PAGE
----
He walked through the junkyard, looking for something he treasured—and he found it. The first car his dad had given him.
He ran to the junkyard owner and asked, “Is that car for sale?”
“Why do you want that thing?” the owner asked. “It’s a mess—rusty, falling apart, not able to do what it was made for. It has been in a few crashes and isn’t worth fixing.”
“I don’t care. How much?”
The owner rubbed his chin and, with an evil eye, quoted an outrageous price.
“I’ll take it,” the man said and paid the price.
The man took the car home, planning to restore it to its original glory. He put it on cinder blocks. The engine started, but with grinding and sputtering. He cleaned and restored the most vital sections of the engine, put new tires on the car, and took it for a spin around the neighborhood. The neighbors saw a dilapidated car with dents, rust, broken glass, and a trashed interior, but the man knew someday it would be the boast of the town.
His mechanic friends joined him on his new project. Some restored the interior with new seats, upholstery, and mats. They installed new windows and a new steering wheel. Then another group of friends came to do the body work. They scraped, sanded, and pounded out dents. They refitted parts, painted, and polished until the car was a work of art.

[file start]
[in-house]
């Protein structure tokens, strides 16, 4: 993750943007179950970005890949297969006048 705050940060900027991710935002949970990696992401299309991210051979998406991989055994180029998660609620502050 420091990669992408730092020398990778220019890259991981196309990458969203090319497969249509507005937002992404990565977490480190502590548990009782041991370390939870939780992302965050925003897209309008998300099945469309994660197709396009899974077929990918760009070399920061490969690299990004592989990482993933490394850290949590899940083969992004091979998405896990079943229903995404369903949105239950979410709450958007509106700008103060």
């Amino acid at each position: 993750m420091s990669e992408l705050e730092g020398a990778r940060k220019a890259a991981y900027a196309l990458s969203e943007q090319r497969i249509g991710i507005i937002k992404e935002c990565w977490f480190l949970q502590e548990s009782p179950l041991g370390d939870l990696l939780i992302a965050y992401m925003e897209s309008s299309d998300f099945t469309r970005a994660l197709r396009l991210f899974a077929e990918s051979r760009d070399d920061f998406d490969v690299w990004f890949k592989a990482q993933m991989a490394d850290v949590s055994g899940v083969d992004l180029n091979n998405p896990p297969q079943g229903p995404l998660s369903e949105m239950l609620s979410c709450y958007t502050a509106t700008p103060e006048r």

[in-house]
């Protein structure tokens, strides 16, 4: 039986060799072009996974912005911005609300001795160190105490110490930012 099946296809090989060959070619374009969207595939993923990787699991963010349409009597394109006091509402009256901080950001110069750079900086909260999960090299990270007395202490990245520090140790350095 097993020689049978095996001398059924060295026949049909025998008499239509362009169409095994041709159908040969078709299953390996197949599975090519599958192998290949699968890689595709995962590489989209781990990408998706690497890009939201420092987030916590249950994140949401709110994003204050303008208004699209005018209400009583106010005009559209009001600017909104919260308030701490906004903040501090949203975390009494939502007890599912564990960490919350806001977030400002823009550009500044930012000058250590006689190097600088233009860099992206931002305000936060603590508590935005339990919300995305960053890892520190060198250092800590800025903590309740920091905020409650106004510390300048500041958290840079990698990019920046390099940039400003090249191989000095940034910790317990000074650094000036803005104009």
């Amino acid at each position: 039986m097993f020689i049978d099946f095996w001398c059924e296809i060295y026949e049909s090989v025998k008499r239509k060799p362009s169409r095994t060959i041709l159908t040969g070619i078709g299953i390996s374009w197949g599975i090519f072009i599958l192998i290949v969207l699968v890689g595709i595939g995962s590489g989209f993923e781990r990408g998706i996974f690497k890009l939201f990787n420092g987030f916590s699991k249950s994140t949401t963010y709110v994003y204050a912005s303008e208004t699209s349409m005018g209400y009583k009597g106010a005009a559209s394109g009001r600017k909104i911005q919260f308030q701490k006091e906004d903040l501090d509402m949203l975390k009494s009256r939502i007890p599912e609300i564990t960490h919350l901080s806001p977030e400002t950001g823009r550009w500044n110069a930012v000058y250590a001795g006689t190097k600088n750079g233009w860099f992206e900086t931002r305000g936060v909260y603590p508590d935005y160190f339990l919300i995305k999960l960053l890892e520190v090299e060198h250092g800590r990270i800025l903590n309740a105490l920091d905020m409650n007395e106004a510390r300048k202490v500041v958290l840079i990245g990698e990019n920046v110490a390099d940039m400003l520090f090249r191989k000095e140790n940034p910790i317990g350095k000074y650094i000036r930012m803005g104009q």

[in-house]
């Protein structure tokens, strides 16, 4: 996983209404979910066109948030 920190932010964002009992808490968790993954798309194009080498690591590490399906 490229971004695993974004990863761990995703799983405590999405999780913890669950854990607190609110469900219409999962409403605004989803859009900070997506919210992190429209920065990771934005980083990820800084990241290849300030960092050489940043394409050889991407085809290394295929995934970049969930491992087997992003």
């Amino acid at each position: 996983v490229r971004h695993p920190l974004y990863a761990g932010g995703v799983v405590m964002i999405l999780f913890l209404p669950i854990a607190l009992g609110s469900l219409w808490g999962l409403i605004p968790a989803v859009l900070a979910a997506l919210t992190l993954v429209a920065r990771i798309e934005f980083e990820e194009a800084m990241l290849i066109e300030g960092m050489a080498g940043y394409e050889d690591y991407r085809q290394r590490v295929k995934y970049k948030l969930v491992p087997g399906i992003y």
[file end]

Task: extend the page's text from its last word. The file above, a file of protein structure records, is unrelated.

At each stage of the restoration, the man drove the car around the neighborhood to show it off. Eventually, the neighbors looked forward to his drive, and they cheered when he took it out on the first road trip.
Sometimes, we end up in a junkyard—battered and in disrepair, Jesus is the Man looking for us because His Father gave us to Him. When He takes us into His garage, He puts us on cinder blocks for a period of time. His friends—teachers, pastors, doctors, friends—join Him in working on us. They work on how we think and behave. Interior restorers work on our emotions, choices, and relationships. Body workers address our health and appearance.
As the psalmist said, the Lord will not leave us in a junkyard when we call out to Him. Let God—and those who help Him—restore you.
(Photo courtesy of pixabay.)
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